Witches A - M

Merry meet and welcome to the Witchography. Here we will include Witches throughout history, past and present. Updates and new information being added so please 'bear' with us.



Alex Sanders (6 June 1926 - 30 April, 1988), born Orrell Alexander Carter, was an English occultist and High Priest in the Neopagan religion of Wicca, responsible for founding the tradition of Alexandrian Wicca during the 1960s. He was a figure who often appeared in tabloid newspapers. Being raised in a working class family, he was introduced to esoteric ideas by his mother and grandmother from a young age, and as a young man began working as a medium in the local Spiritualist Churches before going on to study and practice ceremonial magic.

In 1963, he was initiated into Gardnerian Wicca before founding his own coven, through which he merged many aspects of ceremonial magic into Gardnerianism, falsely then trying to pass off this tradition, Alexandrianism, as a hereditary tradition that had been handed down to him by his grandmother. Throughout the 1960s, he would court publicity in the press, appearing in a number of documentaries, marrying the far younger Maxine Sanders, and being declared to be the ‘King of the Witches’ by his followers, something that led to other prominent Gardnerian Witches, such as Patricia Crowther and Eleanor Bone, attacking him in the press. In the late 1970s and 1980s, he went on to work with a ceremonial magical group known as the Ordine Della Luna, prior to his death.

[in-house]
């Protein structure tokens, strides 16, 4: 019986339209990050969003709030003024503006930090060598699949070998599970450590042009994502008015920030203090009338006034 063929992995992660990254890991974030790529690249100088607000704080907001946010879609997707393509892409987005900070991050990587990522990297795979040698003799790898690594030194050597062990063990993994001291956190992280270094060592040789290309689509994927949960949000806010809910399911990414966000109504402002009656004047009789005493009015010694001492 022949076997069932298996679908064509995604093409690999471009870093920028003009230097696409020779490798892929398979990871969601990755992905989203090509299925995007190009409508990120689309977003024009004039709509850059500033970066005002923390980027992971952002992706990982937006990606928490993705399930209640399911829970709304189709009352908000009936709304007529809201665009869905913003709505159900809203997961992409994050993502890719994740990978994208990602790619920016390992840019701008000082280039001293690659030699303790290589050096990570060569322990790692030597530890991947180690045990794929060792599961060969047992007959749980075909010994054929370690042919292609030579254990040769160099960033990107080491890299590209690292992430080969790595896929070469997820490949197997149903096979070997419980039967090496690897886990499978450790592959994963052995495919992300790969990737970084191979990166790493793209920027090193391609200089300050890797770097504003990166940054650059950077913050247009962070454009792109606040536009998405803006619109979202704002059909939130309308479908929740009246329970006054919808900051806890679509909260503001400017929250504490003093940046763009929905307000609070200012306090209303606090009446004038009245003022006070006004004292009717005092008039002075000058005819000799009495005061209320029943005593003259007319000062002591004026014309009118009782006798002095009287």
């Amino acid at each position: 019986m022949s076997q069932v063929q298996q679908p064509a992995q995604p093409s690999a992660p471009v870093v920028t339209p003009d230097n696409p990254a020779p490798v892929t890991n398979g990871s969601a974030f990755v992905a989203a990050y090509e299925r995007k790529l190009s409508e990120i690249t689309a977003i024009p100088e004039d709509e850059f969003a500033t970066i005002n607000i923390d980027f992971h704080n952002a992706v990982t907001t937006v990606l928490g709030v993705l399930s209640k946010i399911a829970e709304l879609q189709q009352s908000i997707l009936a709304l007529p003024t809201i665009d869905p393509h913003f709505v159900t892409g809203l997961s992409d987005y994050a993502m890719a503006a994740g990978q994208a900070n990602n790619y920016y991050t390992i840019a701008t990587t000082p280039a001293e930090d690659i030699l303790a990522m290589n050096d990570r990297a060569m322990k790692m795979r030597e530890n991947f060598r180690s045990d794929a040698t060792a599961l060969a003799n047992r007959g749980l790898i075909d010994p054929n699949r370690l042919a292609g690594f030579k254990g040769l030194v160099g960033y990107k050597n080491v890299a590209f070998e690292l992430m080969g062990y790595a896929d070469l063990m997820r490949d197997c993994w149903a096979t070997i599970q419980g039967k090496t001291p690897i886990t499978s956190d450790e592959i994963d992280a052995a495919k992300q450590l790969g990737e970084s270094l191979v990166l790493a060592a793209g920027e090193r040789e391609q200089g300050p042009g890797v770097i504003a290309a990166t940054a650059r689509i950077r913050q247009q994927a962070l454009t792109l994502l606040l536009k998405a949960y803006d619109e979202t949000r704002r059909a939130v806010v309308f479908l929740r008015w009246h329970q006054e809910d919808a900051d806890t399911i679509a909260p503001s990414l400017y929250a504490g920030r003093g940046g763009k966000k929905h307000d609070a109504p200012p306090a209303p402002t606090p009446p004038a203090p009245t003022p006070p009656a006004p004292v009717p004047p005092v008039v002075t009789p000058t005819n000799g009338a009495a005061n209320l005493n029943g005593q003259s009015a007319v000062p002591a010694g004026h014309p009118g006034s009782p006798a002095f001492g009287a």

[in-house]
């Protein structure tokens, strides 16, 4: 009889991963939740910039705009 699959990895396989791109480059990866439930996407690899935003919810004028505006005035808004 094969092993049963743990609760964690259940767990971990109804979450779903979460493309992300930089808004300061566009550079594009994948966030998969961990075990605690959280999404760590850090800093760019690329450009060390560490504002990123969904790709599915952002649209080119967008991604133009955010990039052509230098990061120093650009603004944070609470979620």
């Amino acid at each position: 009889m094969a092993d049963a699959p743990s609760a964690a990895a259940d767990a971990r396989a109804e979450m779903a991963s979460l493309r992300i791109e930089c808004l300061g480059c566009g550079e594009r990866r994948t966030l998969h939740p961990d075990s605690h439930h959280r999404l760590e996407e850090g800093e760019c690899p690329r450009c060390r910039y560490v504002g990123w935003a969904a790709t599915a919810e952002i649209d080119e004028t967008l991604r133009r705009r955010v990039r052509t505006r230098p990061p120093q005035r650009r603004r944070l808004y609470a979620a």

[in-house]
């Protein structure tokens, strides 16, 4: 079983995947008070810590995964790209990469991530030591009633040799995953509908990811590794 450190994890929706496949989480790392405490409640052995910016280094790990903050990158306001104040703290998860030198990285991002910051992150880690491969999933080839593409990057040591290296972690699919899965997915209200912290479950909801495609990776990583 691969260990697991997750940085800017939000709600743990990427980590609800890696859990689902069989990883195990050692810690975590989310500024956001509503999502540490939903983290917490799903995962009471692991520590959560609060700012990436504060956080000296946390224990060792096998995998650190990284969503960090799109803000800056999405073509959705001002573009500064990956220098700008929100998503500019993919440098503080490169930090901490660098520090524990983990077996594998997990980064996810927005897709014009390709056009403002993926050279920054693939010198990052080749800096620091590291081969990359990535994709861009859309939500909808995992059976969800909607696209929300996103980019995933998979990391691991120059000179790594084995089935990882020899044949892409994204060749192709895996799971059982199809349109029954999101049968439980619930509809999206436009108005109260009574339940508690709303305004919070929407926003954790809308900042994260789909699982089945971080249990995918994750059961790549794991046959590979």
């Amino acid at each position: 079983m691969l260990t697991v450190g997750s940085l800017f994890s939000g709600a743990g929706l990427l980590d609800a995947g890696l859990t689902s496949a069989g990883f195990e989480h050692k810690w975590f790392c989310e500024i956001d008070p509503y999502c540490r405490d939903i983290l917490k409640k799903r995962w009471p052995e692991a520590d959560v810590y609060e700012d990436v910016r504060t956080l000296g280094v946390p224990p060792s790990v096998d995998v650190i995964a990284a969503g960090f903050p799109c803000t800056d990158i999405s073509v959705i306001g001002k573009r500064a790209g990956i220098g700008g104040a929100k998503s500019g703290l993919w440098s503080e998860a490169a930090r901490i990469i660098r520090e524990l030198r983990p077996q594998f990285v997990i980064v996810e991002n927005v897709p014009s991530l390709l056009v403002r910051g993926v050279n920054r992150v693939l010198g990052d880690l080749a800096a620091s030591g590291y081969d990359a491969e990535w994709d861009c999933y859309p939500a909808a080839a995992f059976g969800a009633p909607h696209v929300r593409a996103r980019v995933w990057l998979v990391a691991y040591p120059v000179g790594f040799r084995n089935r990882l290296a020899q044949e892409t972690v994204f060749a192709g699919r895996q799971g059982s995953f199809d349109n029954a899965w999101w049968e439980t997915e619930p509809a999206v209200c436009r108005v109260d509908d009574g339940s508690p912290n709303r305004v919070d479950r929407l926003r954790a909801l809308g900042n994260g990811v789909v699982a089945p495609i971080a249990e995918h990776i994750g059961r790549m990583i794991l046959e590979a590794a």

(Information from Wikipedia)



Doreen Edith Dominy, daughter of Harry and Edith, was born in Mitcham, South London on 4th January 1922. Finding herself growing up in the West of England, the young Doreen acquired the local accent that she never lost. The West country (as it is known in Britain) is an area noted for its rural beauty and strong attachment to the land. Even today it is not unusual to find folk dances at midsummer, fertility stones and healing wells that have been used continuously for centuries. It is in these surroundings that the young Doreen grew up.

As a young girl, she began to play a solitary game to amuse herself - running up and down the street riding a broomstick. Why she did this at such a young age she never knew, but her parents feared she would become a witch - something they found quite disconcerting (her parents were very religious and were ardently opposed to witchcraft). It must be said that Doreen was in fact brought up as a Christian and sent to a convent school where she walked out at the age of fifteen and refused to return.